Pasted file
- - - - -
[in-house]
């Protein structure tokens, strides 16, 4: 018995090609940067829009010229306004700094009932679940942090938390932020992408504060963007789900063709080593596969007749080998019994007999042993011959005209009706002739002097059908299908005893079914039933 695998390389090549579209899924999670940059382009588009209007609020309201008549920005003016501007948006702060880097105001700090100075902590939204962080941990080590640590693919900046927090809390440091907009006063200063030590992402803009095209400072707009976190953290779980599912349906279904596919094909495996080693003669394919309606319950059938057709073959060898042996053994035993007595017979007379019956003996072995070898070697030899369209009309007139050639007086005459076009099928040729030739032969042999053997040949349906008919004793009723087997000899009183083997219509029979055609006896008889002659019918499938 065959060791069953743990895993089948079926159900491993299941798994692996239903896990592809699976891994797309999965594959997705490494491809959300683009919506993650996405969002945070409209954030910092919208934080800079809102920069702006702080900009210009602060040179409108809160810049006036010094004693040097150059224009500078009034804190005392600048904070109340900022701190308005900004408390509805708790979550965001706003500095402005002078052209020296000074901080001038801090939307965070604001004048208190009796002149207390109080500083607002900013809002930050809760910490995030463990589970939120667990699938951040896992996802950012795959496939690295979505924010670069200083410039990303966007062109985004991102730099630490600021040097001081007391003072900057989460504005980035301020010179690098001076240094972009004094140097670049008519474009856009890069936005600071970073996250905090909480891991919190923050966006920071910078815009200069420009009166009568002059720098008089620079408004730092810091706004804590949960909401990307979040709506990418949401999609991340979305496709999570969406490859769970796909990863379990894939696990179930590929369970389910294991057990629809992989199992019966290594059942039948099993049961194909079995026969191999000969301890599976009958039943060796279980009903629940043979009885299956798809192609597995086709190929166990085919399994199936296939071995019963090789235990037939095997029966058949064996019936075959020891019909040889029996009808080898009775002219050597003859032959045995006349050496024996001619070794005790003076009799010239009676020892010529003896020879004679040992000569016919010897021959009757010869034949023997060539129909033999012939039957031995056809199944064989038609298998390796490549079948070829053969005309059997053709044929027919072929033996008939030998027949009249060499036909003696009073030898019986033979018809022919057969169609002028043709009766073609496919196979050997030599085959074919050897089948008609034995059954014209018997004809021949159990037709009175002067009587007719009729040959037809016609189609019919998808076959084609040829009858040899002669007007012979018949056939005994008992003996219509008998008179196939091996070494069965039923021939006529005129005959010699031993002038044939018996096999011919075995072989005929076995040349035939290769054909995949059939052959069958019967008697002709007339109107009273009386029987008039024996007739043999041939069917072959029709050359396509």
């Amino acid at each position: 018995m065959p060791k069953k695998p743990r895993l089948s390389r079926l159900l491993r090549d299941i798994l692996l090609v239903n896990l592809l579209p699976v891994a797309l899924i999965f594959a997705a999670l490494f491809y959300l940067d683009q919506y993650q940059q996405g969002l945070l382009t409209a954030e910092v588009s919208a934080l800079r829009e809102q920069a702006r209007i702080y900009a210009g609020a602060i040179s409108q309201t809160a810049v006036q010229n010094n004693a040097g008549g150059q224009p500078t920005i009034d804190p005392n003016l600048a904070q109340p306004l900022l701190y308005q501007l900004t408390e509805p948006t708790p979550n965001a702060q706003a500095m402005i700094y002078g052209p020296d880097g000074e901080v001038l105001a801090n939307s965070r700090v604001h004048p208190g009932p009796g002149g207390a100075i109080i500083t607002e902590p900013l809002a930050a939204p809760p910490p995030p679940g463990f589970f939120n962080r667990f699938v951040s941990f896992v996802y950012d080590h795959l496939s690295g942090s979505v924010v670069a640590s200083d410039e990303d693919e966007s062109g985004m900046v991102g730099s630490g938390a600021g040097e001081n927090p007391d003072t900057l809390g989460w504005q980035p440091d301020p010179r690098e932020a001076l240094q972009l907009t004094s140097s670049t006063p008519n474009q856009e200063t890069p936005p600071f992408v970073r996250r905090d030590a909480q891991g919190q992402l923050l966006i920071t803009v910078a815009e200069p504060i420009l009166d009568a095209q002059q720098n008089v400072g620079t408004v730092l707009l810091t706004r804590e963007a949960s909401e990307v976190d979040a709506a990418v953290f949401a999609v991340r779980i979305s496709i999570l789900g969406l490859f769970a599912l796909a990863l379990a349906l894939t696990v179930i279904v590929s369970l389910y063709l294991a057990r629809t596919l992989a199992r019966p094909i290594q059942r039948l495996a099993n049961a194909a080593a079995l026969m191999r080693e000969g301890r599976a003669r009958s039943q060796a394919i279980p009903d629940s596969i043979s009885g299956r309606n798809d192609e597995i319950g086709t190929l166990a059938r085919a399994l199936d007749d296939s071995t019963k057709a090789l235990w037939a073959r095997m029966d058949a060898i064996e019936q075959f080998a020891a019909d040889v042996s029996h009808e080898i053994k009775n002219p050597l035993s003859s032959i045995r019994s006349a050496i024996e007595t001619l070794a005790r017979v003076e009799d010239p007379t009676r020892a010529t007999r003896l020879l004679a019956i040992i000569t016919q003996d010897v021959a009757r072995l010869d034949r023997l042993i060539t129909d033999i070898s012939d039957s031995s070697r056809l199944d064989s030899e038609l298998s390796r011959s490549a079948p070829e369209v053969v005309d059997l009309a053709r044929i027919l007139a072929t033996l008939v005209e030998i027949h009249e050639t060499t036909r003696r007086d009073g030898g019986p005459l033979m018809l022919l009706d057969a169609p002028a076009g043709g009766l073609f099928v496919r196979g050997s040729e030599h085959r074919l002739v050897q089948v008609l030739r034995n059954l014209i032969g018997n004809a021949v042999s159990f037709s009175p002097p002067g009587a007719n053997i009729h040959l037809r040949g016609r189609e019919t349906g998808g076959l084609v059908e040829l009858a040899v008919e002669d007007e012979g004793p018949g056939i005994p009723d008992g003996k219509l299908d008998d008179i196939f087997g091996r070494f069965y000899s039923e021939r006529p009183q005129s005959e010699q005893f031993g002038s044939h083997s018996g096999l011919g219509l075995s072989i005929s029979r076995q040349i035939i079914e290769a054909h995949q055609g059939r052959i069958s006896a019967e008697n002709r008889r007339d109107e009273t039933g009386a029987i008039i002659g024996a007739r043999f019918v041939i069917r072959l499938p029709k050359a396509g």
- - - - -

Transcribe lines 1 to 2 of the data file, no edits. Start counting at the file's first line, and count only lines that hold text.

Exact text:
[in-house]
């Protein structure tokens, strides 16, 4: 018995090609940067829009010229306004700094009932679940942090938390932020992408504060963007789900063709080593596969007749080998019994007999042993011959005209009706002739002097059908299908005893079914039933 695998390389090549579209899924999670940059382009588009209007609020309201008549920005003016501007948006702060880097105001700090100075902590939204962080941990080590640590693919900046927090809390440091907009006063200063030590992402803009095209400072707009976190953290779980599912349906279904596919094909495996080693003669394919309606319950059938057709073959060898042996053994035993007595017979007379019956003996072995070898070697030899369209009309007139050639007086005459076009099928040729030739032969042999053997040949349906008919004793009723087997000899009183083997219509029979055609006896008889002659019918499938 065959060791069953743990895993089948079926159900491993299941798994692996239903896990592809699976891994797309999965594959997705490494491809959300683009919506993650996405969002945070409209954030910092919208934080800079809102920069702006702080900009210009602060040179409108809160810049006036010094004693040097150059224009500078009034804190005392600048904070109340900022701190308005900004408390509805708790979550965001706003500095402005002078052209020296000074901080001038801090939307965070604001004048208190009796002149207390109080500083607002900013809002930050809760910490995030463990589970939120667990699938951040896992996802950012795959496939690295979505924010670069200083410039990303966007062109985004991102730099630490600021040097001081007391003072900057989460504005980035301020010179690098001076240094972009004094140097670049008519474009856009890069936005600071970073996250905090909480891991919190923050966006920071910078815009200069420009009166009568002059720098008089620079408004730092810091706004804590949960909401990307979040709506990418949401999609991340979305496709999570969406490859769970796909990863379990894939696990179930590929369970389910294991057990629809992989199992019966290594059942039948099993049961194909079995026969191999000969301890599976009958039943060796279980009903629940043979009885299956798809192609597995086709190929166990085919399994199936296939071995019963090789235990037939095997029966058949064996019936075959020891019909040889029996009808080898009775002219050597003859032959045995006349050496024996001619070794005790003076009799010239009676020892010529003896020879004679040992000569016919010897021959009757010869034949023997060539129909033999012939039957031995056809199944064989038609298998390796490549079948070829053969005309059997053709044929027919072929033996008939030998027949009249060499036909003696009073030898019986033979018809022919057969169609002028043709009766073609496919196979050997030599085959074919050897089948008609034995059954014209018997004809021949159990037709009175002067009587007719009729040959037809016609189609019919998808076959084609040829009858040899002669007007012979018949056939005994008992003996219509008998008179196939091996070494069965039923021939006529005129005959010699031993002038044939018996096999011919075995072989005929076995040349035939290769054909995949059939052959069958019967008697002709007339109107009273009386029987008039024996007739043999041939069917072959029709050359396509």